August 18, 2006
Bullying has found increased notoriety with new video games and mainstream movies, but teachers have a new resource to help them keep bullying from taking center stage. Linking Bullyproof: Teaching About Bullying and Harassment Using National Standards for School Counseling and Health Education (Coe-Sullivan & Stein, 2006) integrates the topics of bullying and harassment into the classroom curriculum of fourth and fifth grade students."
Because students experience bullying both in and out of the classroom, in ways that adults know about and never know about, every opportunity for integrating anti-bullying education across the curriculum provides yet another window for a young person to get support or help, or to reconsider her or his actions,” says Eric Pliner, Coordinator of Curriculum and Assessment, Office of Fitness and Physical Education, New York City Department of Education. “I think the [manual] is really exciting and will have clear, practical implications for teachers and students across the country.”
Linking Bullyproof is a supplement to Bullyproof: A Teacher’s Guide on Teasing and Bullying for Use with Fourth and Fifth Grade Students (Sjostrom & Stein, 1996), a nationally recognized curriculum that was evaluated in a scientific, independent three-year study funded by the U.S. Centers for Disease Control and Prevention (CDC). In Linking Bullyproof, each lesson from Bullyproof has been aligned with national performance standards for School Counseling and Health Education for fourth and fifth grades, and in many cases, the standards for sixth grade have also been included. This manual is flexible, cross- and inter-disciplinary and can be used, in whole or in part, by teachers, health educators, and school counselors.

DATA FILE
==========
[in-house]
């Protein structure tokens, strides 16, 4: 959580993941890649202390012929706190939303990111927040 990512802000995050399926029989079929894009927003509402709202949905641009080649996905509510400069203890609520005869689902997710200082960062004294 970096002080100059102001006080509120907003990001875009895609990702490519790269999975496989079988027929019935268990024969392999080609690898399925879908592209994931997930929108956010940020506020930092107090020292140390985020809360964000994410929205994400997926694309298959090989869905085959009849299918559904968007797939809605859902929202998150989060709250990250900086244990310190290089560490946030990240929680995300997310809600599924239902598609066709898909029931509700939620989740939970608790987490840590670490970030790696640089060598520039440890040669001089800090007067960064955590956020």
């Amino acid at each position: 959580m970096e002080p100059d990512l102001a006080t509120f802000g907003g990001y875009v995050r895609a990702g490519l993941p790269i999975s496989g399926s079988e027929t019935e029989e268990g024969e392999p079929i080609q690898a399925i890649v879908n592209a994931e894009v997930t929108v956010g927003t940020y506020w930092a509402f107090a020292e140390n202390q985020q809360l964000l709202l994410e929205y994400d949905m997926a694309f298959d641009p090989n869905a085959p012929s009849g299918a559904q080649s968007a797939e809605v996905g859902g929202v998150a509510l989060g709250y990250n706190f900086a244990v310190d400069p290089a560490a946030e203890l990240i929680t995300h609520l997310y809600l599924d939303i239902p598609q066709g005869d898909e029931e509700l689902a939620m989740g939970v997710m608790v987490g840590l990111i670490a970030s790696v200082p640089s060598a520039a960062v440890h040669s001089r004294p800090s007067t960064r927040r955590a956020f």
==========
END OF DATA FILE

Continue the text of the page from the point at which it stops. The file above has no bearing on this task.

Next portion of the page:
“This curriculum will make planning easier for the elementary classroom teacher for the lessons are user-friendly and are connected to the National Health Education Standards,” states Mary Connolly, health educator and retired director of Health Education & Elementary Physical Education for the public schools in Plymouth, MA. “Once students learn, practice, and adopt these skills, the classroom environment will be more peaceful. The teacher will be able to spend less time on classroom management and more time on instruction.”
The CDC evaluation study of Bullyproof was conducted by SafePlace, a combined sexual assault/domestic violence center, the Austin, Texas Independent School District, and the University of Texas, School of Social Work. Results from the evaluation showed that students in schools that used Bullyproof showed greater accuracy over time in identifying behaviors that constituted sexual harassment. In addition, the intervention may have influenced girls’ attitudes about bullies. Moreover, the use of Bullyproof as an intervention tool was demonstrated to be successful in increasing student and staff knowledge about sexual harassment.
“The College of Education at the University of Hawaii at Manoa uses Bullyproof as an essential part of our Promoting Peace and Preventing Violence among Hawaii's Youth program,” reports Beth Pateman, Professor and Elementary Co-director, Institute for Teacher Education, University of Hawaii at Manoa. “Bullyproof is the cornerstone curriculum in this important outreach for teachers, counselors, and administrators in Hawaii's schools. The response of our educators to this curriculum is tremendously positive. Bullyproof is a highly engaging, hand-on guide for helping students understand and analyze the issues involved in bullying prevention and, more importantly, what they and their friends can do to stop it.”